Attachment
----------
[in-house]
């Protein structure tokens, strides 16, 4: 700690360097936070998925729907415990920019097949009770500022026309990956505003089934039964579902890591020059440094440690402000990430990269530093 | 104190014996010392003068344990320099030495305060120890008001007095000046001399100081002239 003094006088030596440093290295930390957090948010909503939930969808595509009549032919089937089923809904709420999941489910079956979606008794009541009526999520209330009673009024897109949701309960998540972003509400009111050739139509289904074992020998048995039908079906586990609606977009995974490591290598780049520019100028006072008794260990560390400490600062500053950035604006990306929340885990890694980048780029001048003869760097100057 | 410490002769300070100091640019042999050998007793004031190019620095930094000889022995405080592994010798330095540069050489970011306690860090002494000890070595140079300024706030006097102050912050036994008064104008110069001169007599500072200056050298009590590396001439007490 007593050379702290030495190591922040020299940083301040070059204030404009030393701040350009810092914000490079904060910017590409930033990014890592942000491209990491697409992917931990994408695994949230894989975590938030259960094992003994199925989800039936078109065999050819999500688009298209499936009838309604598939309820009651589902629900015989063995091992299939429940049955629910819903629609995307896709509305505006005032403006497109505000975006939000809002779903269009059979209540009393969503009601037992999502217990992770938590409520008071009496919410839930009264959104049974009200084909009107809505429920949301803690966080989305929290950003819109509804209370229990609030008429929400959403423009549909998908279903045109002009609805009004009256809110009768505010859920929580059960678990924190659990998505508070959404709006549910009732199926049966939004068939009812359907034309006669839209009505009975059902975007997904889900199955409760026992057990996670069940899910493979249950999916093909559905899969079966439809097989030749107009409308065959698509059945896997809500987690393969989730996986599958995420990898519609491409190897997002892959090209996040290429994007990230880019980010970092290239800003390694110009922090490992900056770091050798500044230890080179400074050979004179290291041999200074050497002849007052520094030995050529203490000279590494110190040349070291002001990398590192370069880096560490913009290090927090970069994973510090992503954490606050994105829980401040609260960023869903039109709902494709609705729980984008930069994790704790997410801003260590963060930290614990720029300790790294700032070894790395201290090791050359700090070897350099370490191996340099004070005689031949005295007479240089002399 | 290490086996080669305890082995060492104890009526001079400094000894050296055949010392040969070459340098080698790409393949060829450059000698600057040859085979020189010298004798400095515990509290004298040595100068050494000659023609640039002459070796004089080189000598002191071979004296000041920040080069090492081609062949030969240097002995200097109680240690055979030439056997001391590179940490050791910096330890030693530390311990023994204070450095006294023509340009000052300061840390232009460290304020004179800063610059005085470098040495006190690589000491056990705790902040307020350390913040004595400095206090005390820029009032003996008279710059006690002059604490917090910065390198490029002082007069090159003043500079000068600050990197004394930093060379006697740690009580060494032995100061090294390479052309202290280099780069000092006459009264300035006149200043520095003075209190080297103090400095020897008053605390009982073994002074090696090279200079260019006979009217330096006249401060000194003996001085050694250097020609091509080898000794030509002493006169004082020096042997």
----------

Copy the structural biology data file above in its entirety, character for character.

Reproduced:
[in-house]
């Protein structure tokens, strides 16, 4: 700690360097936070998925729907415990920019097949009770500022026309990956505003089934039964579902890591020059440094440690402000990430990269530093 | 104190014996010392003068344990320099030495305060120890008001007095000046001399100081002239 003094006088030596440093290295930390957090948010909503939930969808595509009549032919089937089923809904709420999941489910079956979606008794009541009526999520209330009673009024897109949701309960998540972003509400009111050739139509289904074992020998048995039908079906586990609606977009995974490591290598780049520019100028006072008794260990560390400490600062500053950035604006990306929340885990890694980048780029001048003869760097100057 | 410490002769300070100091640019042999050998007793004031190019620095930094000889022995405080592994010798330095540069050489970011306690860090002494000890070595140079300024706030006097102050912050036994008064104008110069001169007599500072200056050298009590590396001439007490 007593050379702290030495190591922040020299940083301040070059204030404009030393701040350009810092914000490079904060910017590409930033990014890592942000491209990491697409992917931990994408695994949230894989975590938030259960094992003994199925989800039936078109065999050819999500688009298209499936009838309604598939309820009651589902629900015989063995091992299939429940049955629910819903629609995307896709509305505006005032403006497109505000975006939000809002779903269009059979209540009393969503009601037992999502217990992770938590409520008071009496919410839930009264959104049974009200084909009107809505429920949301803690966080989305929290950003819109509804209370229990609030008429929400959403423009549909998908279903045109002009609805009004009256809110009768505010859920929580059960678990924190659990998505508070959404709006549910009732199926049966939004068939009812359907034309006669839209009505009975059902975007997904889900199955409760026992057990996670069940899910493979249950999916093909559905899969079966439809097989030749107009409308065959698509059945896997809500987690393969989730996986599958995420990898519609491409190897997002892959090209996040290429994007990230880019980010970092290239800003390694110009922090490992900056770091050798500044230890080179400074050979004179290291041999200074050497002849007052520094030995050529203490000279590494110190040349070291002001990398590192370069880096560490913009290090927090970069994973510090992503954490606050994105829980401040609260960023869903039109709902494709609705729980984008930069994790704790997410801003260590963060930290614990720029300790790294700032070894790395201290090791050359700090070897350099370490191996340099004070005689031949005295007479240089002399 | 290490086996080669305890082995060492104890009526001079400094000894050296055949010392040969070459340098080698790409393949060829450059000698600057040859085979020189010298004798400095515990509290004298040595100068050494000659023609640039002459070796004089080189000598002191071979004296000041920040080069090492081609062949030969240097002995200097109680240690055979030439056997001391590179940490050791910096330890030693530390311990023994204070450095006294023509340009000052300061840390232009460290304020004179800063610059005085470098040495006190690589000491056990705790902040307020350390913040004595400095206090005390820029009032003996008279710059006690002059604490917090910065390198490029002082007069090159003043500079000068600050990197004394930093060379006697740690009580060494032995100061090294390479052309202290280099780069000092006459009264300035006149200043520095003075209190080297103090400095020897008053605390009982073994002074090696090279200079260019006979009217330096006249401060000194003996001085050694250097020609091509080898000794030509002493006169004082020096042997």